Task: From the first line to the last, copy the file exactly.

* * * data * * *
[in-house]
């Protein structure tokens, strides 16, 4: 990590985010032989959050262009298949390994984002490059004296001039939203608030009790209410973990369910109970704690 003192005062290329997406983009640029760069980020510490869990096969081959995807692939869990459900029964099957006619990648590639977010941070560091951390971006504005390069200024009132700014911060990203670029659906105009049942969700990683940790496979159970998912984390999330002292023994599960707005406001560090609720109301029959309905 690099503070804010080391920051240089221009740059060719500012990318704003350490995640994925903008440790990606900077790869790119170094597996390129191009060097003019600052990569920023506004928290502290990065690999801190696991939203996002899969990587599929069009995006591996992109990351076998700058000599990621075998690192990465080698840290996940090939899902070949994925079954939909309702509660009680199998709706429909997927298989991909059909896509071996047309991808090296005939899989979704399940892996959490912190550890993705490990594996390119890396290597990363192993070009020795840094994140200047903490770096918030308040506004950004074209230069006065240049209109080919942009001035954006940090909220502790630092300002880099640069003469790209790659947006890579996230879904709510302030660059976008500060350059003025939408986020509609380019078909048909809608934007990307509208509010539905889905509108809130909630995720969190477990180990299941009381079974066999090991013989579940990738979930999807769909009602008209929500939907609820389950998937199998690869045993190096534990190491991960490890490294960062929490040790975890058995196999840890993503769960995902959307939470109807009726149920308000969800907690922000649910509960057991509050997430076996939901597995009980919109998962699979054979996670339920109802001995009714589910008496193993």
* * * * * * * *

[in-house]
């Protein structure tokens, strides 16, 4: 990590985010032989959050262009298949390994984002490059004296001039939203608030009790209410973990369910109970704690 003192005062290329997406983009640029760069980020510490869990096969081959995807692939869990459900029964099957006619990648590639977010941070560091951390971006504005390069200024009132700014911060990203670029659906105009049942969700990683940790496979159970998912984390999330002292023994599960707005406001560090609720109301029959309905 690099503070804010080391920051240089221009740059060719500012990318704003350490995640994925903008440790990606900077790869790119170094597996390129191009060097003019600052990569920023506004928290502290990065690999801190696991939203996002899969990587599929069009995006591996992109990351076998700058000599990621075998690192990465080698840290996940090939899902070949994925079954939909309702509660009680199998709706429909997927298989991909059909896509071996047309991808090296005939899989979704399940892996959490912190550890993705490990594996390119890396290597990363192993070009020795840094994140200047903490770096918030308040506004950004074209230069006065240049209109080919942009001035954006940090909220502790630092300002880099640069003469790209790659947006890579996230879904709510302030660059976008500060350059003025939408986020509609380019078909048909809608934007990307509208509010539905889905509108809130909630995720969190477990180990299941009381079974066999090991013989579940990738979930999807769909009602008209929500939907609820389950998937199998690869045993190096534990190491991960490890490294960062929490040790975890058995196999840890993503769960995902959307939470109807009726149920308000969800907690922000649910509960057991509050997430076996939901597995009980919109998962699979054979996670339920109802001995009714589910008496193993």